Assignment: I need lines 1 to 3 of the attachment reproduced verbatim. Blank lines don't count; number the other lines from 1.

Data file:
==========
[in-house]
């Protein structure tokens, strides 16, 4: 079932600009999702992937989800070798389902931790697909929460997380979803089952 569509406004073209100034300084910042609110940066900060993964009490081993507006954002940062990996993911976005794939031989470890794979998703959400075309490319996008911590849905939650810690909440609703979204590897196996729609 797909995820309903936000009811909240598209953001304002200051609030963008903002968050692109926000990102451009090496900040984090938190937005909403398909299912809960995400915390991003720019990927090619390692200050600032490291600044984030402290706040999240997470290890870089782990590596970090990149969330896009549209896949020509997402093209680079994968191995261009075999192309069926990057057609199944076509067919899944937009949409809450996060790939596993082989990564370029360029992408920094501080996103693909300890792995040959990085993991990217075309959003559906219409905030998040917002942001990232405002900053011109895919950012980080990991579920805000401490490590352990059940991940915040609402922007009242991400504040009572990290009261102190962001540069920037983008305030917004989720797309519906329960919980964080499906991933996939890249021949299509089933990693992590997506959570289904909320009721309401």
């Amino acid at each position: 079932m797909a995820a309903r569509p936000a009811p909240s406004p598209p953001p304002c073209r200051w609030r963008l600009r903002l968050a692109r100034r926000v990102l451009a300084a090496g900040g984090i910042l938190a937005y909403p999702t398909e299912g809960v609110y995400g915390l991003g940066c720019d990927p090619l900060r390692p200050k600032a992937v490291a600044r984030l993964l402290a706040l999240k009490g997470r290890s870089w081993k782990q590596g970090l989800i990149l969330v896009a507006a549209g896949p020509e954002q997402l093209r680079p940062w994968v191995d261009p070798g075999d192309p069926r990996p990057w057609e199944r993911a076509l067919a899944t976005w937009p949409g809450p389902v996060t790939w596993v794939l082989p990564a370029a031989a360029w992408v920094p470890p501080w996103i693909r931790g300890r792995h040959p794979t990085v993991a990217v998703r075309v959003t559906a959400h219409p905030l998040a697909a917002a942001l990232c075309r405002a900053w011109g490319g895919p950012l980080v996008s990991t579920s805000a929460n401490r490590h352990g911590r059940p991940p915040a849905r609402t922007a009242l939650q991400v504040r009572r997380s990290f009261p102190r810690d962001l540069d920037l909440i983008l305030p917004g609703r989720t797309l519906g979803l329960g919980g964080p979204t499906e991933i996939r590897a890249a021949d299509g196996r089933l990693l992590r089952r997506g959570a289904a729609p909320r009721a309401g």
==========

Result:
[in-house]
């Protein structure tokens, strides 16, 4: 079932600009999702992937989800070798389902931790697909929460997380979803089952 569509406004073209100034300084910042609110940066900060993964009490081993507006954002940062990996993911976005794939031989470890794979998703959400075309490319996008911590849905939650810690909440609703979204590897196996729609 797909995820309903936000009811909240598209953001304002200051609030963008903002968050692109926000990102451009090496900040984090938190937005909403398909299912809960995400915390991003720019990927090619390692200050600032490291600044984030402290706040999240997470290890870089782990590596970090990149969330896009549209896949020509997402093209680079994968191995261009075999192309069926990057057609199944076509067919899944937009949409809450996060790939596993082989990564370029360029992408920094501080996103693909300890792995040959990085993991990217075309959003559906219409905030998040917002942001990232405002900053011109895919950012980080990991579920805000401490490590352990059940991940915040609402922007009242991400504040009572990290009261102190962001540069920037983008305030917004989720797309519906329960919980964080499906991933996939890249021949299509089933990693992590997506959570289904909320009721309401």
């Amino acid at each position: 079932m797909a995820a309903r569509p936000a009811p909240s406004p598209p953001p304002c073209r200051w609030r963008l600009r903002l968050a692109r100034r926000v990102l451009a300084a090496g900040g984090i910042l938190a937005y909403p999702t398909e299912g809960v609110y995400g915390l991003g940066c720019d990927p090619l900060r390692p200050k600032a992937v490291a600044r984030l993964l402290a706040l999240k009490g997470r290890s870089w081993k782990q590596g970090l989800i990149l969330v896009a507006a549209g896949p020509e954002q997402l093209r680079p940062w994968v191995d261009p070798g075999d192309p069926r990996p990057w057609e199944r993911a076509l067919a899944t976005w937009p949409g809450p389902v996060t790939w596993v794939l082989p990564a370029a031989a360029w992408v920094p470890p501080w996103i693909r931790g300890r792995h040959p794979t990085v993991a990217v998703r075309v959003t559906a959400h219409p905030l998040a697909a917002a942001l990232c075309r405002a900053w011109g490319g895919p950012l980080v996008s990991t579920s805000a929460n401490r490590h352990g911590r059940p991940p915040a849905r609402t922007a009242l939650q991400v504040r009572r997380s990290f009261p102190r810690d962001l540069d920037l909440i983008l305030p917004g609703r989720t797309l519906g979803l329960g919980g964080p979204t499906e991933i996939r590897a890249a021949d299509g196996r089933l990693l992590r089952r997506g959570a289904a729609p909320r009721a309401g």